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November 25, 2005
None Dare Call It Gulag
ABC News lists techniques used by the CIA that are "not torture".
  1. The Attention Grab: The interrogator forcefully grabs the shirt front of the prisoner and shakes him.
    27. Beatings-of a kind that leave no marks. They use rubber truncheons, and they use wooden mallets and small sandbags. It is very, very painful when they hit a bone-for example, an interrogator's jackboot on the shin, where the bone lies just beneath the skin. They beat Brigade Commander Karpunich-Braven for twenty-one days in a row. And today he says: "Even after thirty years all my bones ache and my head too."
  2. Attention Slap: An open-handed slap aimed at causing pain and triggering fear.
    In recollecting his own experience and the stories of others, he counts up to fifty-two methods of torture. Here is one: They grip the hand in a special vise so that the prisoner's palm lies flat on the desk-and then they hit the joints with the thin edge of a ruler. And one screams! Should we single out particularly the technique by which teeth are knocked out? They knocked out eight of Karpunich's.
  3. The Belly Slap: A hard open-handed slap to the stomach. The aim is to cause pain, but not internal injury. Doctors consulted advised against using a punch, which could cause lasting internal damage.
    As everyone knows, a blow of the fist in the solar plexus, catching the victim in the middle of a breath, leaves no mark whatever. The Lefortovo Colonel Sidorov, in the postwar period, used to take a "penalty kick" with his overshoes at the dangling genitals of male prisoners. Soccer players who at one time or another have been hit in the groin by a ball know what that kind of blow is like. There is no pain comparable to it, and ordinarily the recipient loses consciousness.
  4. Long Time Standing: This technique is described as among the most effective. Prisoners are forced to stand, handcuffed and with their feet shackled to an eye bolt in the floor for more than 40 hours. Exhaustion and sleep deprivation are effective in yielding confessions.
    19. Then there is the method of simply compelling a prisoner to stand there. This can be arranged so that the accused stands only while being interrogated-because that, too, exhausts and breaks a person down. It can be set up in another way-so that the prisoner sits down during interrogation but is forced to stand up between interrogations. (A watch is set over him, and the guards see to it that he doesn't lean against the wall, and if he goes to sleep and falls over he is given a kick and straightened up.) Sometimes even one day of standing is enough to deprive a person of all his strength and to force him to testify to anything at all.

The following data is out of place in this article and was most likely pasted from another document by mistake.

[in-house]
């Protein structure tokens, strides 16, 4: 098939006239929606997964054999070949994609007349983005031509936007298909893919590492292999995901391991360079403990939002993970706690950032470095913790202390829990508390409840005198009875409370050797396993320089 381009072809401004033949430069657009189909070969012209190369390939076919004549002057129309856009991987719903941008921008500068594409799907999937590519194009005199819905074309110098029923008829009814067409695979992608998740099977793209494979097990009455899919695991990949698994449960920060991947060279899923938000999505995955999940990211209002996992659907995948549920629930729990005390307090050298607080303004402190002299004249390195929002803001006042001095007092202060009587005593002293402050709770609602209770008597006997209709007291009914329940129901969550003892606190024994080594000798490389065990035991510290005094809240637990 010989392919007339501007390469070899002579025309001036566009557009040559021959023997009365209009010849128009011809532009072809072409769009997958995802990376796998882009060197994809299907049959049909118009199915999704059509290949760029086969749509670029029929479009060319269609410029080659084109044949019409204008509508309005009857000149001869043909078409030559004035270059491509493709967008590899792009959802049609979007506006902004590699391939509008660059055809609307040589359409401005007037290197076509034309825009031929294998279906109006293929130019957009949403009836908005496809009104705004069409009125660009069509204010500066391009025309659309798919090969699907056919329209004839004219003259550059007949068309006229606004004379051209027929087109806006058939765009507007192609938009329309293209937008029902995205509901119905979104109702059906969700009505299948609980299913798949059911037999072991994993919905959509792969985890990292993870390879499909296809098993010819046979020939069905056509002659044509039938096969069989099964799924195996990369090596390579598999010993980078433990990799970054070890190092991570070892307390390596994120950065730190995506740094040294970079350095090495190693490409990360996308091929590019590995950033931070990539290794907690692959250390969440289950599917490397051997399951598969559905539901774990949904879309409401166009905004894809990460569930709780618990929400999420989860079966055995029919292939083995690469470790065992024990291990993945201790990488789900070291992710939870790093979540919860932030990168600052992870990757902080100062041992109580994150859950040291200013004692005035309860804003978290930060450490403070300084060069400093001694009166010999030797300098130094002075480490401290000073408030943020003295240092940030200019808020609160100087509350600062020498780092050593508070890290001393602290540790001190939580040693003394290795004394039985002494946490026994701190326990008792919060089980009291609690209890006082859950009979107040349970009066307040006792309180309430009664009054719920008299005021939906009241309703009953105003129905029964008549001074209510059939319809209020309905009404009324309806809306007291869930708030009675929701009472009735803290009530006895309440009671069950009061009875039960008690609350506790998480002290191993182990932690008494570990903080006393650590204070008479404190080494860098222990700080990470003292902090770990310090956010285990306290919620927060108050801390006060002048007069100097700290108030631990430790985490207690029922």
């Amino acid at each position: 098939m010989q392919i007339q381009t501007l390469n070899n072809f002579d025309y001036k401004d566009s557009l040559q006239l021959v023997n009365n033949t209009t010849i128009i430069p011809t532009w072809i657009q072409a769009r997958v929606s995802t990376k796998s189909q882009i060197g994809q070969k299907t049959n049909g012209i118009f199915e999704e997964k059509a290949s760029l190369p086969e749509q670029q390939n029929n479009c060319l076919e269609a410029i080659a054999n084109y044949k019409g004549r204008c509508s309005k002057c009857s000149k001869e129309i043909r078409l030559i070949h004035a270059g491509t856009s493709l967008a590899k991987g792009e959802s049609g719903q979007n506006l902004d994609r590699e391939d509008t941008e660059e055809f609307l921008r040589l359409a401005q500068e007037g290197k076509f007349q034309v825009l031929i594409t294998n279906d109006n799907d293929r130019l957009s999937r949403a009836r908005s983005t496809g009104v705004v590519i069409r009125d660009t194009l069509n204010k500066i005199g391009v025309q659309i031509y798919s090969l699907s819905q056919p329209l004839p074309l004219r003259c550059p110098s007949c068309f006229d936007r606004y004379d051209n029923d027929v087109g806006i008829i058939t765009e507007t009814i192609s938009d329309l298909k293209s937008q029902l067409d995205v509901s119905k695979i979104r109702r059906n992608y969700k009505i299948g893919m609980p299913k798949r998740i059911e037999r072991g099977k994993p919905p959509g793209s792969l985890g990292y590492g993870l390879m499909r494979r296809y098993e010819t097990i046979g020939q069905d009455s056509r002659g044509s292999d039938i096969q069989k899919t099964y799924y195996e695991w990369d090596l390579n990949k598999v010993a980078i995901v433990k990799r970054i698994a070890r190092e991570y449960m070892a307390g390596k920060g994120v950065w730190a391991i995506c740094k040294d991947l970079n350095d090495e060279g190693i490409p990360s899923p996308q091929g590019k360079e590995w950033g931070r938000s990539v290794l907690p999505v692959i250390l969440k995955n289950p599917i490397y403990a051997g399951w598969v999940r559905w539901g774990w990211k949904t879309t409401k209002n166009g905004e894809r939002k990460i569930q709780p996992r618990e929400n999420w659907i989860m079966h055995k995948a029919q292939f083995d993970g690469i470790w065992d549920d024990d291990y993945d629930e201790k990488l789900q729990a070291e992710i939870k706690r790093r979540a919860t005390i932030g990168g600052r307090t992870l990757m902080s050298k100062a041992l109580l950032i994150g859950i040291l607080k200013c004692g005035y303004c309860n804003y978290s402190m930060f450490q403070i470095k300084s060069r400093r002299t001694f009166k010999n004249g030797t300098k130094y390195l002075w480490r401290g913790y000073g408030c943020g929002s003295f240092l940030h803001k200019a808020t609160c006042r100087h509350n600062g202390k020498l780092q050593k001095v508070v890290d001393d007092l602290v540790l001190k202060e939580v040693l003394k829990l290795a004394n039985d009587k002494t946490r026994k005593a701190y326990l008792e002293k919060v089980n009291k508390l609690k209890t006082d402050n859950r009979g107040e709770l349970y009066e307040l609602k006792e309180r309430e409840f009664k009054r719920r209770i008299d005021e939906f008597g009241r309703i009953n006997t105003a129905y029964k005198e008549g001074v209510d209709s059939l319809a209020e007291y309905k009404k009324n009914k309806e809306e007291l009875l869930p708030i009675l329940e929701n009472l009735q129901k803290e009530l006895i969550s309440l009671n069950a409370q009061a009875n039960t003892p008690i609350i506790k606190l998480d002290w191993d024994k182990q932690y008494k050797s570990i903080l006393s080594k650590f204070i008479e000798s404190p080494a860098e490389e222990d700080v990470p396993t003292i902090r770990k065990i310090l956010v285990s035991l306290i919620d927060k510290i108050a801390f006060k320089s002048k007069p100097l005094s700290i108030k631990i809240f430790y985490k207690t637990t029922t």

5. The Cold Cell: The prisoner is left to stand naked in a cell kept near 50 degrees. Throughout the time in the cell the prisoner is doused with cold water.
    For example, the Lefortovo punishment cells were entirely unheated. There were radiators in the corridor only, and in this "heated" corridor the guards on duty walked in felt boots and padded jackets. The prisoner was forced to undress down to his underwear, and sometimes to his undershorts, and he was forced to spend from three to five days in the punishment cell without moving (since it was so confining). He received hot gruel on the third day only. For the first few minutes you were convinced you'd not be able to last an hour. But, by some miracle, a human being would indeed sit out his five days, perhaps acquiring in the course of it an illness that would last him the rest of his life.
  6. 6. Water Boarding: The prisoner is bound to an inclined board, feet raised and head slightly below the feet. Cellophane is wrapped over the prisoner's face and water is poured over him. Unavoidably, the gag reflex kicks in and a terrifying fear of drowning leads to almost instant pleas to bring the treatment to a halt
The quotes interspersed with the items are from Aleksandr Solzhenitsyn's Gulag Archipelago. There is no quote for water boarding because nothing he describes sounds comparable. But there are other things in the list that sound like "stress positions" and the sort of humiliations that went on at Abu Ghraib. And those are just the techniques they're willing to admit they use.

When you stare long into the Abyss the Abyss also stares into you.
   - Nietzsche